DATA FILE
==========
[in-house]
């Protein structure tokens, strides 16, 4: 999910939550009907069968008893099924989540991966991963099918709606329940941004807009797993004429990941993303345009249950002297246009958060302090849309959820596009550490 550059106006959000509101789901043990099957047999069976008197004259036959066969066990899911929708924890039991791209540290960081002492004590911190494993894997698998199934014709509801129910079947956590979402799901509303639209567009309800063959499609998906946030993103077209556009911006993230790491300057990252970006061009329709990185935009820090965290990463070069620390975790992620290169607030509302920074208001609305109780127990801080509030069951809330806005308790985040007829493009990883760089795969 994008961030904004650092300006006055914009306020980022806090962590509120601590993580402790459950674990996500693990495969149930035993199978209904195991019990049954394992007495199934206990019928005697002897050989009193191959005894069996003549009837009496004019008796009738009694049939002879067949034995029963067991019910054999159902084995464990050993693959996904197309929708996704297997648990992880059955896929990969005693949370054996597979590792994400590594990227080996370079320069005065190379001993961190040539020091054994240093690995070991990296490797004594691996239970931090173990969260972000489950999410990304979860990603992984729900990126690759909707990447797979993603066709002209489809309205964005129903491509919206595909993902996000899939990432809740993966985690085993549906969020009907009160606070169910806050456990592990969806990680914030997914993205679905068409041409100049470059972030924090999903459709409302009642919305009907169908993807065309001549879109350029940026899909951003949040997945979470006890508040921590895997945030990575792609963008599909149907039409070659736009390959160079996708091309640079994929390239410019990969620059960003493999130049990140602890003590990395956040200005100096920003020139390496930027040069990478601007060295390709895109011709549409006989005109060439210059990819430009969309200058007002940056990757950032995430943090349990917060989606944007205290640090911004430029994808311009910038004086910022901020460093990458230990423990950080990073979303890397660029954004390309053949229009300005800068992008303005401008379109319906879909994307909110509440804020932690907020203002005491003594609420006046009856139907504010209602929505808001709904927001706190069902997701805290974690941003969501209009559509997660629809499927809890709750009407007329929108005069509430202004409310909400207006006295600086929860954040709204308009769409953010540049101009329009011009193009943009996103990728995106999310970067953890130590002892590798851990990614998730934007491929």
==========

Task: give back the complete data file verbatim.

[in-house]
């Protein structure tokens, strides 16, 4: 999910939550009907069968008893099924989540991966991963099918709606329940941004807009797993004429990941993303345009249950002297246009958060302090849309959820596009550490 550059106006959000509101789901043990099957047999069976008197004259036959066969066990899911929708924890039991791209540290960081002492004590911190494993894997698998199934014709509801129910079947956590979402799901509303639209567009309800063959499609998906946030993103077209556009911006993230790491300057990252970006061009329709990185935009820090965290990463070069620390975790992620290169607030509302920074208001609305109780127990801080509030069951809330806005308790985040007829493009990883760089795969 994008961030904004650092300006006055914009306020980022806090962590509120601590993580402790459950674990996500693990495969149930035993199978209904195991019990049954394992007495199934206990019928005697002897050989009193191959005894069996003549009837009496004019008796009738009694049939002879067949034995029963067991019910054999159902084995464990050993693959996904197309929708996704297997648990992880059955896929990969005693949370054996597979590792994400590594990227080996370079320069005065190379001993961190040539020091054994240093690995070991990296490797004594691996239970931090173990969260972000489950999410990304979860990603992984729900990126690759909707990447797979993603066709002209489809309205964005129903491509919206595909993902996000899939990432809740993966985690085993549906969020009907009160606070169910806050456990592990969806990680914030997914993205679905068409041409100049470059972030924090999903459709409302009642919305009907169908993807065309001549879109350029940026899909951003949040997945979470006890508040921590895997945030990575792609963008599909149907039409070659736009390959160079996708091309640079994929390239410019990969620059960003493999130049990140602890003590990395956040200005100096920003020139390496930027040069990478601007060295390709895109011709549409006989005109060439210059990819430009969309200058007002940056990757950032995430943090349990917060989606944007205290640090911004430029994808311009910038004086910022901020460093990458230990423990950080990073979303890397660029954004390309053949229009300005800068992008303005401008379109319906879909994307909110509440804020932690907020203002005491003594609420006046009856139907504010209602929505808001709904927001706190069902997701805290974690941003969501209009559509997660629809499927809890709750009407007329929108005069509430202004409310909400207006006295600086929860954040709204308009769409953010540049101009329009011009193009943009996103990728995106999310970067953890130590002892590798851990990614998730934007491929």